> is not fitting.
> But, by looking at the fitter report you attached, it seems as though you are
> using a decent amount of P-terms and registers.  I would guess that your design
> is not fitting because of fan-in limitations.  A certain node/equation probably
> requires a bunch of P-terms.  However, we can tweak this --
> 
> By default , the WebPack software does not allow the user to utilize all
> available resources.  This gives the designer some fan-in to spare, should he
> need it later.  i.e.  It allows the designer to add more logic late in the game
> without going having to go to a higher density part.
> 
> With that said, I would suggest that you try changing your design implementation
> options to:
> 
>     Collapsing Pterm Limit = 16    (default 28)
>     Collapsing Input Limit  = 16     (default 32)
>     Block Input Limit         = 38    (default 36)
> 
> (Just in case, you can acces these options by right clicking on Implmentation,
> then left clicking on Properties.  Then go to the Optimization tab.)
> 
> Try those options, and let me know how they work.  If it still doesn't work, I
> would be happy to look into it further.
> 
> Regards,
> 
> Mark
> 
> Alan Glynne Jones wrote:
> 
> > I'm using the XCR3256XL from the Coolrunner XPLA3 family.  One of the
> > features of this family is that it should be 100% routable.  I'm using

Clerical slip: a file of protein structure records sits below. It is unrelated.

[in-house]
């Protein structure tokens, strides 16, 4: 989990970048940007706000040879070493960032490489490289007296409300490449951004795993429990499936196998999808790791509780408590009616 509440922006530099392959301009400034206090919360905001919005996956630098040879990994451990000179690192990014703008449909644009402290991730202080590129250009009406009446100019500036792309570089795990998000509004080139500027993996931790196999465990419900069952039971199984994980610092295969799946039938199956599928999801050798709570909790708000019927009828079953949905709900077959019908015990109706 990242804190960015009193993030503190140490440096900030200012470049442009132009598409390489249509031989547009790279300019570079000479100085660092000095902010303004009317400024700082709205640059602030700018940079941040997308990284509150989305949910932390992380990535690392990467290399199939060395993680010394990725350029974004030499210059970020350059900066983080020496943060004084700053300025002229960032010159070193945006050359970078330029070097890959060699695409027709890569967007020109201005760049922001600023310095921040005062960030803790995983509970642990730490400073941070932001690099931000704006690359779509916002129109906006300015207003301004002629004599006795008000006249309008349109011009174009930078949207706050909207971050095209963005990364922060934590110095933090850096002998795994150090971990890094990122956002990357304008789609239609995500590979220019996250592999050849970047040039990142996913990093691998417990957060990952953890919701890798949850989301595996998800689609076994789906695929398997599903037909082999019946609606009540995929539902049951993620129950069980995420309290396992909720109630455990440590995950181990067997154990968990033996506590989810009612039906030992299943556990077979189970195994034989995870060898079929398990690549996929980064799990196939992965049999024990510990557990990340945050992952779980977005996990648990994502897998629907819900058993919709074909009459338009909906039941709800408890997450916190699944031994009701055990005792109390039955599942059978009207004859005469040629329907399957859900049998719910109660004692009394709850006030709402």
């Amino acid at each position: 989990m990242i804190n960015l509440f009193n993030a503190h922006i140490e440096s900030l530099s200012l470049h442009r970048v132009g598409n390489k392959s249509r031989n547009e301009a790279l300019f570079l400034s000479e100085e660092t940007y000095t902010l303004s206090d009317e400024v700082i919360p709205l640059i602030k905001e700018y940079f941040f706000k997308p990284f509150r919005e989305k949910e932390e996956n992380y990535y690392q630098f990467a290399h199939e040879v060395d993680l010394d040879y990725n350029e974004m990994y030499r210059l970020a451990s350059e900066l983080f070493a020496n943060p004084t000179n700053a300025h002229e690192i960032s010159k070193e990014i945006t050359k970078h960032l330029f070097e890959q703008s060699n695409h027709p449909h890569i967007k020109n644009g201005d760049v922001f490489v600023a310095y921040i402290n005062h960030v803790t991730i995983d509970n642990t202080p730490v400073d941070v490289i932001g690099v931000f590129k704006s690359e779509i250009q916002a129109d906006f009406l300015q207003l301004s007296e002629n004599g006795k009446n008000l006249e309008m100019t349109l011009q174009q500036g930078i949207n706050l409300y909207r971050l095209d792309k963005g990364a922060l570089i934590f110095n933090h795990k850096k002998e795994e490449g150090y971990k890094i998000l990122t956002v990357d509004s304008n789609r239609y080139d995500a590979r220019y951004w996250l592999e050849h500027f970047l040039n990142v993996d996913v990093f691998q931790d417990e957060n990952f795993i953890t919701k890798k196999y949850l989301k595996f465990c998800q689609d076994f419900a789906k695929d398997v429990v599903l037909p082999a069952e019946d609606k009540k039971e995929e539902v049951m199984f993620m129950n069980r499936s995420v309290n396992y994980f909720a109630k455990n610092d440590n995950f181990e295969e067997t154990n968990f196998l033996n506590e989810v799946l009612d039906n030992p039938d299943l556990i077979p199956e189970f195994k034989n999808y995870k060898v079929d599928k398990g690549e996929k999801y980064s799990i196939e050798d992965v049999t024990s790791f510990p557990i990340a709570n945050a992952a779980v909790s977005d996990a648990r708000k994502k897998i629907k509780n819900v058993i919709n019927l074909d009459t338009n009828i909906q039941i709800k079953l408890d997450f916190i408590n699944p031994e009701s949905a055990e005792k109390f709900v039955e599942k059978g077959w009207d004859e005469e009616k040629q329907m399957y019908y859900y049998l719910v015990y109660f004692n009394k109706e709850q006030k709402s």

> > WebPack Project Navigator with the WebPack XPLA fitter to implement my
> > design.  In order to test parts of my design I have defined an array of
> > 8, 8 bit wide standard logic vectors to act as memory locations.  When I
> > try to implement this design I get the messages below.
> >
> > Parsing...
> >
> > Parsing file test_epp_int.blx ...
> >
> > Synthesizing and Optimizing...
> >
> > Fitting...
> > > WARNING 6342 Cannot assign signal 'led4' to pin/node '140=FB9_15'.
> > > WARNING 6342 Cannot assign signal 'led4' to pin/node '140=FB9_15'.
> > > WARNING 6342 Cannot assign signal 'led4' to pin/node '140=FB9_15'.
> > > Cannot preassign signals.
> > > ERROR 4060 Cannot fit the design into the chip. You may want to try
> >        a larger device or split the design into sub-designs.
> >
> > %% ERROR count: 1  WARNING count: 3
> >
> > By setting the Use Design Location Constraints option to "try" the
> > implementation process will complete successfully but is unable to
> > assign the above signals to the required pins, it generates the resource
> > summery below.
> >
> > $DEVICES        XCR3256XL-10TQ144       fit (9 sec)
> >
> > ---------------------------------------------------
> > |          Total Device Resource Summary          |
> > ---------------------------------------------------
> > | RESOURCE     AVAIL.     USED     UTILIZATION    |